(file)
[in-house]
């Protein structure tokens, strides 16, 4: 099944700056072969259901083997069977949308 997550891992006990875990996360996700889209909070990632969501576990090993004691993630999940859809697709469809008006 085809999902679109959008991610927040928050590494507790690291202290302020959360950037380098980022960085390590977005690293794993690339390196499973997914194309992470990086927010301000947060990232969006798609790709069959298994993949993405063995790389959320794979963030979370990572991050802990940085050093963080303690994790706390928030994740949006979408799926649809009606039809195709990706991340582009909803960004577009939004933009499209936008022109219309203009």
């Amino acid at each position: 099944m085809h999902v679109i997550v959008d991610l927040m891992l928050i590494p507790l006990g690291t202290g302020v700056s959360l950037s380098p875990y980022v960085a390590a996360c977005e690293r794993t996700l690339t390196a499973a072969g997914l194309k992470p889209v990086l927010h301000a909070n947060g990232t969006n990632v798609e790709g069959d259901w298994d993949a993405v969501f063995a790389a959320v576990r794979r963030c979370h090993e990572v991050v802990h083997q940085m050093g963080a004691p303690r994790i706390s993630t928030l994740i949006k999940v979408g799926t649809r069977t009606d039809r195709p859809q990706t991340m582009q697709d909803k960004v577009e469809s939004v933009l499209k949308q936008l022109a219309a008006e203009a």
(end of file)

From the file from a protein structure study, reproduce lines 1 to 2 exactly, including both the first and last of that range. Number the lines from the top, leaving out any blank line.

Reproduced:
[in-house]
């Protein structure tokens, strides 16, 4: 099944700056072969259901083997069977949308 997550891992006990875990996360996700889209909070990632969501576990090993004691993630999940859809697709469809008006 085809999902679109959008991610927040928050590494507790690291202290302020959360950037380098980022960085390590977005690293794993690339390196499973997914194309992470990086927010301000947060990232969006798609790709069959298994993949993405063995790389959320794979963030979370990572991050802990940085050093963080303690994790706390928030994740949006979408799926649809009606039809195709990706991340582009909803960004577009939004933009499209936008022109219309203009």